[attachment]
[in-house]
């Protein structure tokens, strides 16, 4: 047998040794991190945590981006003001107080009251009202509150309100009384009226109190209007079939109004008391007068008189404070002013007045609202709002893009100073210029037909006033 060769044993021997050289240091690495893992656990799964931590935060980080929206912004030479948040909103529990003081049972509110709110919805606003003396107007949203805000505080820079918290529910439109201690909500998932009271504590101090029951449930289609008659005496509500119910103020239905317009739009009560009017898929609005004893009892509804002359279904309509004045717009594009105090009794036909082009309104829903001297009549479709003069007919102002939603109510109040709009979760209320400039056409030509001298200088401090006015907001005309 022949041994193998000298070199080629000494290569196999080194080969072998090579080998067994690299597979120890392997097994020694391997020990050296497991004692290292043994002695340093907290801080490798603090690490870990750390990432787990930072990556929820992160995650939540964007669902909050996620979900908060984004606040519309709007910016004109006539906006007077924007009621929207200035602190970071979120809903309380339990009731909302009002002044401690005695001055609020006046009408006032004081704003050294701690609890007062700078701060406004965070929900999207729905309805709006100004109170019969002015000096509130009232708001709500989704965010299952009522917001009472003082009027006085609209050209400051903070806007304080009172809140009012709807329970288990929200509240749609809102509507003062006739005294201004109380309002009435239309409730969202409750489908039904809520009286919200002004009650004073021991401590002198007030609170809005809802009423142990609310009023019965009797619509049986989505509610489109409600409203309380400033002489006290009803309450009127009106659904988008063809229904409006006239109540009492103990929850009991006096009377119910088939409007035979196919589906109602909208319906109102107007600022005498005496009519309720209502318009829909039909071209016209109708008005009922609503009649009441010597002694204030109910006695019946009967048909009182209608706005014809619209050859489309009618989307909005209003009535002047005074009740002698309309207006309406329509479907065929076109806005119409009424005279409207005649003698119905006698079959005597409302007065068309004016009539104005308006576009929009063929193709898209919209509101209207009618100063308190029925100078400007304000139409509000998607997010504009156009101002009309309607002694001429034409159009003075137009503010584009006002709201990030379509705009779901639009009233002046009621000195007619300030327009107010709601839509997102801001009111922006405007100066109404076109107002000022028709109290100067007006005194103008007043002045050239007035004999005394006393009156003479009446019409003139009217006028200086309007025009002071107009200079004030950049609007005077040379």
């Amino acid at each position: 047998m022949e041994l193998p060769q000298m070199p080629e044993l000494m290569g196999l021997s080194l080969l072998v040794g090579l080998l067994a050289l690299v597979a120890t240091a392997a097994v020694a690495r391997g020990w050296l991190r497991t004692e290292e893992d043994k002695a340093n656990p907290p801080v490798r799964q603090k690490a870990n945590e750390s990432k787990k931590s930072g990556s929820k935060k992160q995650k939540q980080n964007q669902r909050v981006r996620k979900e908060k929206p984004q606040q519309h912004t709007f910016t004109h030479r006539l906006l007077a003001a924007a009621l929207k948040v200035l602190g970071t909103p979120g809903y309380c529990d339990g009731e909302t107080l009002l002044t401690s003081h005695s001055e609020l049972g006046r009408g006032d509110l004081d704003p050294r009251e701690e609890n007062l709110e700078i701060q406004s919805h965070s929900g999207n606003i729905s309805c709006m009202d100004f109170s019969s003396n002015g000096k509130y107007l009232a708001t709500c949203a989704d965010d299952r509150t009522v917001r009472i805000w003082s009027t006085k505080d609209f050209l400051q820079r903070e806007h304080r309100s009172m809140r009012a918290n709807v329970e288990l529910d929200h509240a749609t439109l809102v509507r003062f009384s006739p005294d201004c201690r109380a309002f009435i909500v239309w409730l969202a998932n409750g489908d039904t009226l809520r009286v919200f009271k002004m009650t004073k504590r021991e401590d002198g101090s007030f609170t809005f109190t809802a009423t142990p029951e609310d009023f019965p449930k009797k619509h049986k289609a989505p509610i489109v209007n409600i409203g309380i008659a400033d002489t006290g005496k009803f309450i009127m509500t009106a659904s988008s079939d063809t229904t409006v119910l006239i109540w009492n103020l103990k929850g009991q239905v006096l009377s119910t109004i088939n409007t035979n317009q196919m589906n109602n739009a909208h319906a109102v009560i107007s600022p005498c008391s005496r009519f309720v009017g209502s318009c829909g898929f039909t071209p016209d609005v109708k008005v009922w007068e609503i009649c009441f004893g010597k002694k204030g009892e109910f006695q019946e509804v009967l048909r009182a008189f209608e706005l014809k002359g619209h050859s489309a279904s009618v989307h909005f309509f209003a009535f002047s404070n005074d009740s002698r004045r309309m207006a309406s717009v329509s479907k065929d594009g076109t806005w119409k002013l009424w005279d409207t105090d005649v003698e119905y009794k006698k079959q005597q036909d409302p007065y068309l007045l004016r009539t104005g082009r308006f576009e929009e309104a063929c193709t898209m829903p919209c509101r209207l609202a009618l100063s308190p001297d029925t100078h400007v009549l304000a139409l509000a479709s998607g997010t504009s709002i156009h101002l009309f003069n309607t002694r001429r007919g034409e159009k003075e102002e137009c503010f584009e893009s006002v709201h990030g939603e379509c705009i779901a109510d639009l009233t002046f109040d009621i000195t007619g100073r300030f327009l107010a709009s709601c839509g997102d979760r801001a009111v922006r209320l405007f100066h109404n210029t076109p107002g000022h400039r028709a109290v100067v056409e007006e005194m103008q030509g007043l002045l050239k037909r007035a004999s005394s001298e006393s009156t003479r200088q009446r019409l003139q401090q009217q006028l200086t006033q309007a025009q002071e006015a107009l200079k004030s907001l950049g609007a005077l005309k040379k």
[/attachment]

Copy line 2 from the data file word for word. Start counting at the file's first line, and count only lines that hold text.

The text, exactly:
């Protein structure tokens, strides 16, 4: 047998040794991190945590981006003001107080009251009202509150309100009384009226109190209007079939109004008391007068008189404070002013007045609202709002893009100073210029037909006033 060769044993021997050289240091690495893992656990799964931590935060980080929206912004030479948040909103529990003081049972509110709110919805606003003396107007949203805000505080820079918290529910439109201690909500998932009271504590101090029951449930289609008659005496509500119910103020239905317009739009009560009017898929609005004893009892509804002359279904309509004045717009594009105090009794036909082009309104829903001297009549479709003069007919102002939603109510109040709009979760209320400039056409030509001298200088401090006015907001005309 022949041994193998000298070199080629000494290569196999080194080969072998090579080998067994690299597979120890392997097994020694391997020990050296497991004692290292043994002695340093907290801080490798603090690490870990750390990432787990930072990556929820992160995650939540964007669902909050996620979900908060984004606040519309709007910016004109006539906006007077924007009621929207200035602190970071979120809903309380339990009731909302009002002044401690005695001055609020006046009408006032004081704003050294701690609890007062700078701060406004965070929900999207729905309805709006100004109170019969002015000096509130009232708001709500989704965010299952009522917001009472003082009027006085609209050209400051903070806007304080009172809140009012709807329970288990929200509240749609809102509507003062006739005294201004109380309002009435239309409730969202409750489908039904809520009286919200002004009650004073021991401590002198007030609170809005809802009423142990609310009023019965009797619509049986989505509610489109409600409203309380400033002489006290009803309450009127009106659904988008063809229904409006006239109540009492103990929850009991006096009377119910088939409007035979196919589906109602909208319906109102107007600022005498005496009519309720209502318009829909039909071209016209109708008005009922609503009649009441010597002694204030109910006695019946009967048909009182209608706005014809619209050859489309009618989307909005209003009535002047005074009740002698309309207006309406329509479907065929076109806005119409009424005279409207005649003698119905006698079959005597409302007065068309004016009539104005308006576009929009063929193709898209919209509101209207009618100063308190029925100078400007304000139409509000998607997010504009156009101002009309309607002694001429034409159009003075137009503010584009006002709201990030379509705009779901639009009233002046009621000195007619300030327009107010709601839509997102801001009111922006405007100066109404076109107002000022028709109290100067007006005194103008007043002045050239007035004999005394006393009156003479009446019409003139009217006028200086309007025009002071107009200079004030950049609007005077040379």